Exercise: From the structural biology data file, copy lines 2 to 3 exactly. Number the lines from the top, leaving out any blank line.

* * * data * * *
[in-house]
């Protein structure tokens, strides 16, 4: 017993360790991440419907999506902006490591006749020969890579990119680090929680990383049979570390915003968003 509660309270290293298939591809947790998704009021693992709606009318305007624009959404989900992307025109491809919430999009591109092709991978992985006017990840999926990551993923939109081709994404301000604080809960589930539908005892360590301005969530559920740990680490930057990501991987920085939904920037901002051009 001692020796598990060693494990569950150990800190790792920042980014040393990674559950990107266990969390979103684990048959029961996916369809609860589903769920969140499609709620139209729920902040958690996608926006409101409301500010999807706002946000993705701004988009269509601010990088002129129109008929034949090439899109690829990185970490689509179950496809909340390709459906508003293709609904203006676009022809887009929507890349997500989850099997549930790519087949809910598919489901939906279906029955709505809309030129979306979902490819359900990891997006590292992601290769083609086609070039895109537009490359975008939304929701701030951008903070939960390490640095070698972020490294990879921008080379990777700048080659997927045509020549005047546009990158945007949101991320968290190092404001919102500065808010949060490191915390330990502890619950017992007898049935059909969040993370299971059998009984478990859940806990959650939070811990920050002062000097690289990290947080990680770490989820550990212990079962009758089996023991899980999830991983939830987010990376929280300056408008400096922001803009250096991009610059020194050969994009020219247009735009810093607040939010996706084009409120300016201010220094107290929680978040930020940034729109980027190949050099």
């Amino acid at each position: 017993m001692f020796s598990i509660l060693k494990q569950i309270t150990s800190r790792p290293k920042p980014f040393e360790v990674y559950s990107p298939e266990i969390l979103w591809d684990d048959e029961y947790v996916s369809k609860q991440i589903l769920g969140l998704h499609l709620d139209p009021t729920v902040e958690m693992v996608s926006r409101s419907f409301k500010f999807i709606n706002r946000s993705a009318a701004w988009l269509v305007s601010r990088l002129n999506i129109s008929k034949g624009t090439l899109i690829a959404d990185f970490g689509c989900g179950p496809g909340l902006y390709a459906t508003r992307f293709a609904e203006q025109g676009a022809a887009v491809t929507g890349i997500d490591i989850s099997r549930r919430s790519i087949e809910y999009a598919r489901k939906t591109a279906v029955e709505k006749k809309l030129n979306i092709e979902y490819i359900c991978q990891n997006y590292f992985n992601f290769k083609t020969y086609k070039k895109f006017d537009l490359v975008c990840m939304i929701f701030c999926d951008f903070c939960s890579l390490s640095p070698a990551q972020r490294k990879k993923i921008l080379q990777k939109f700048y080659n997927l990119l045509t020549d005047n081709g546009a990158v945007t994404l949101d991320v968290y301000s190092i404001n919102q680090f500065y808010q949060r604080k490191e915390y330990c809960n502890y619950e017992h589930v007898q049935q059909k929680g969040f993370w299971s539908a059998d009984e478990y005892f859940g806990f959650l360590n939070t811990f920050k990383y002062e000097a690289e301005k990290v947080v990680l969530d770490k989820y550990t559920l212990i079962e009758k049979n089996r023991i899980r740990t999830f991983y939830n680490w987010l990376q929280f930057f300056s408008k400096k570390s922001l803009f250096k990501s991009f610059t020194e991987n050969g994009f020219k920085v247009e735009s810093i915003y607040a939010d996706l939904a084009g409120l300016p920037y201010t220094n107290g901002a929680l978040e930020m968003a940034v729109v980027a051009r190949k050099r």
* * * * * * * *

């Protein structure tokens, strides 16, 4: 017993360790991440419907999506902006490591006749020969890579990119680090929680990383049979570390915003968003 509660309270290293298939591809947790998704009021693992709606009318305007624009959404989900992307025109491809919430999009591109092709991978992985006017990840999926990551993923939109081709994404301000604080809960589930539908005892360590301005969530559920740990680490930057990501991987920085939904920037901002051009 001692020796598990060693494990569950150990800190790792920042980014040393990674559950990107266990969390979103684990048959029961996916369809609860589903769920969140499609709620139209729920902040958690996608926006409101409301500010999807706002946000993705701004988009269509601010990088002129129109008929034949090439899109690829990185970490689509179950496809909340390709459906508003293709609904203006676009022809887009929507890349997500989850099997549930790519087949809910598919489901939906279906029955709505809309030129979306979902490819359900990891997006590292992601290769083609086609070039895109537009490359975008939304929701701030951008903070939960390490640095070698972020490294990879921008080379990777700048080659997927045509020549005047546009990158945007949101991320968290190092404001919102500065808010949060490191915390330990502890619950017992007898049935059909969040993370299971059998009984478990859940806990959650939070811990920050002062000097690289990290947080990680770490989820550990212990079962009758089996023991899980999830991983939830987010990376929280300056408008400096922001803009250096991009610059020194050969994009020219247009735009810093607040939010996706084009409120300016201010220094107290929680978040930020940034729109980027190949050099």
């Amino acid at each position: 017993m001692f020796s598990i509660l060693k494990q569950i309270t150990s800190r790792p290293k920042p980014f040393e360790v990674y559950s990107p298939e266990i969390l979103w591809d684990d048959e029961y947790v996916s369809k609860q991440i589903l769920g969140l998704h499609l709620d139209p009021t729920v902040e958690m693992v996608s926006r409101s419907f409301k500010f999807i709606n706002r946000s993705a009318a701004w988009l269509v305007s601010r990088l002129n999506i129109s008929k034949g624009t090439l899109i690829a959404d990185f970490g689509c989900g179950p496809g909340l902006y390709a459906t508003r992307f293709a609904e203006q025109g676009a022809a887009v491809t929507g890349i997500d490591i989850s099997r549930r919430s790519i087949e809910y999009a598919r489901k939906t591109a279906v029955e709505k006749k809309l030129n979306i092709e979902y490819i359900c991978q990891n997006y590292f992985n992601f290769k083609t020969y086609k070039k895109f006017d537009l490359v975008c990840m939304i929701f701030c999926d951008f903070c939960s890579l390490s640095p070698a990551q972020r490294k990879k993923i921008l080379q990777k939109f700048y080659n997927l990119l045509t020549d005047n081709g546009a990158v945007t994404l949101d991320v968290y301000s190092i404001n919102q680090f500065y808010q949060r604080k490191e915390y330990c809960n502890y619950e017992h589930v007898q049935q059909k929680g969040f993370w299971s539908a059998d009984e478990y005892f859940g806990f959650l360590n939070t811990f920050k990383y002062e000097a690289e301005k990290v947080v990680l969530d770490k989820y550990t559920l212990i079962e009758k049979n089996r023991i899980r740990t999830f991983y939830n680490w987010l990376q929280f930057f300056s408008k400096k570390s922001l803009f250096k990501s991009f610059t020194e991987n050969g994009f020219k920085v247009e735009s810093i915003y607040a939010d996706l939904a084009g409120l300016p920037y201010t220094n107290g901002a929680l978040e930020m968003a940034v729109v980027a051009r190949k050099r």